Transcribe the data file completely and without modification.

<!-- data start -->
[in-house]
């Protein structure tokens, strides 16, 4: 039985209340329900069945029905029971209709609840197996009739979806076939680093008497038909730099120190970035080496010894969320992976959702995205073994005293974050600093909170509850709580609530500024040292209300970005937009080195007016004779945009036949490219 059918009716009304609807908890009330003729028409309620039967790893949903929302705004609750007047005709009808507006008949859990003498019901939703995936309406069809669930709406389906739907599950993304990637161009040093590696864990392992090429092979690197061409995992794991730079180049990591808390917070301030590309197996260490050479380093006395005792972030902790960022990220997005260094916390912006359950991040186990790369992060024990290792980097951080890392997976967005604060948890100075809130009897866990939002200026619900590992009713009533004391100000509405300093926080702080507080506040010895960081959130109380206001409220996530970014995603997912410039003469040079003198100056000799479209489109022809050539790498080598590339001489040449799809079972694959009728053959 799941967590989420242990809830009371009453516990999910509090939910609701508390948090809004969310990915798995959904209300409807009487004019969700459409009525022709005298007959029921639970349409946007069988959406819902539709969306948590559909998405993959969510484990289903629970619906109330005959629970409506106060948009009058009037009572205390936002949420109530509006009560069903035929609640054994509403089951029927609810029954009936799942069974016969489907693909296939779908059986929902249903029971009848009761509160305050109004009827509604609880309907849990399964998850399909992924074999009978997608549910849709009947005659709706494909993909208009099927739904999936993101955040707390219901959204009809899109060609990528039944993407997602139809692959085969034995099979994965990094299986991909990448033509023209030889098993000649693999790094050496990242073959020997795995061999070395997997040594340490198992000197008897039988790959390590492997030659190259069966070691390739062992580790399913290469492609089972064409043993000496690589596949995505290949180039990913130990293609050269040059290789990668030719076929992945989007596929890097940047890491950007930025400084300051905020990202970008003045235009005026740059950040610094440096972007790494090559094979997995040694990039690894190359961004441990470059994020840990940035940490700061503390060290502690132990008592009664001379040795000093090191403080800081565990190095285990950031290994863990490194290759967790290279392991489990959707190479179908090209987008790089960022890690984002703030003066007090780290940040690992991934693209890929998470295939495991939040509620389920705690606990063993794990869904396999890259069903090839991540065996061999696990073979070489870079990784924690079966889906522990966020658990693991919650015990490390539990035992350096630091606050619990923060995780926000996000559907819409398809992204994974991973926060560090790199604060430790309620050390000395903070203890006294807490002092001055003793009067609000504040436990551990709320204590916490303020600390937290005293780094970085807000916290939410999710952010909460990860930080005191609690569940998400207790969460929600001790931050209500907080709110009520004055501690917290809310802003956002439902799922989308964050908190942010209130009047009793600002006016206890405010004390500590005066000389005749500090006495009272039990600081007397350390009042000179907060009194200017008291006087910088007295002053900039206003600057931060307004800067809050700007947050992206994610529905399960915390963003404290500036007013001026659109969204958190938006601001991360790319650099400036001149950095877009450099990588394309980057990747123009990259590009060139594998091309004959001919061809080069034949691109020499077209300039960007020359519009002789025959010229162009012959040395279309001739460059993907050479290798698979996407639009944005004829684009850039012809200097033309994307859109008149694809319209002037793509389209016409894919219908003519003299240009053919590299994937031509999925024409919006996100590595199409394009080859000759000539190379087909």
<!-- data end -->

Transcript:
[in-house]
């Protein structure tokens, strides 16, 4: 039985209340329900069945029905029971209709609840197996009739979806076939680093008497038909730099120190970035080496010894969320992976959702995205073994005293974050600093909170509850709580609530500024040292209300970005937009080195007016004779945009036949490219 059918009716009304609807908890009330003729028409309620039967790893949903929302705004609750007047005709009808507006008949859990003498019901939703995936309406069809669930709406389906739907599950993304990637161009040093590696864990392992090429092979690197061409995992794991730079180049990591808390917070301030590309197996260490050479380093006395005792972030902790960022990220997005260094916390912006359950991040186990790369992060024990290792980097951080890392997976967005604060948890100075809130009897866990939002200026619900590992009713009533004391100000509405300093926080702080507080506040010895960081959130109380206001409220996530970014995603997912410039003469040079003198100056000799479209489109022809050539790498080598590339001489040449799809079972694959009728053959 799941967590989420242990809830009371009453516990999910509090939910609701508390948090809004969310990915798995959904209300409807009487004019969700459409009525022709005298007959029921639970349409946007069988959406819902539709969306948590559909998405993959969510484990289903629970619906109330005959629970409506106060948009009058009037009572205390936002949420109530509006009560069903035929609640054994509403089951029927609810029954009936799942069974016969489907693909296939779908059986929902249903029971009848009761509160305050109004009827509604609880309907849990399964998850399909992924074999009978997608549910849709009947005659709706494909993909208009099927739904999936993101955040707390219901959204009809899109060609990528039944993407997602139809692959085969034995099979994965990094299986991909990448033509023209030889098993000649693999790094050496990242073959020997795995061999070395997997040594340490198992000197008897039988790959390590492997030659190259069966070691390739062992580790399913290469492609089972064409043993000496690589596949995505290949180039990913130990293609050269040059290789990668030719076929992945989007596929890097940047890491950007930025400084300051905020990202970008003045235009005026740059950040610094440096972007790494090559094979997995040694990039690894190359961004441990470059994020840990940035940490700061503390060290502690132990008592009664001379040795000093090191403080800081565990190095285990950031290994863990490194290759967790290279392991489990959707190479179908090209987008790089960022890690984002703030003066007090780290940040690992991934693209890929998470295939495991939040509620389920705690606990063993794990869904396999890259069903090839991540065996061999696990073979070489870079990784924690079966889906522990966020658990693991919650015990490390539990035992350096630091606050619990923060995780926000996000559907819409398809992204994974991973926060560090790199604060430790309620050390000395903070203890006294807490002092001055003793009067609000504040436990551990709320204590916490303020600390937290005293780094970085807000916290939410999710952010909460990860930080005191609690569940998400207790969460929600001790931050209500907080709110009520004055501690917290809310802003956002439902799922989308964050908190942010209130009047009793600002006016206890405010004390500590005066000389005749500090006495009272039990600081007397350390009042000179907060009194200017008291006087910088007295002053900039206003600057931060307004800067809050700007947050992206994610529905399960915390963003404290500036007013001026659109969204958190938006601001991360790319650099400036001149950095877009450099990588394309980057990747123009990259590009060139594998091309004959001919061809080069034949691109020499077209300039960007020359519009002789025959010229162009012959040395279309001739460059993907050479290798698979996407639009944005004829684009850039012809200097033309994307859109008149694809319209002037793509389209016409894919219908003519003299240009053919590299994937031509999925024409919006996100590595199409394009080859000759000539190379087909």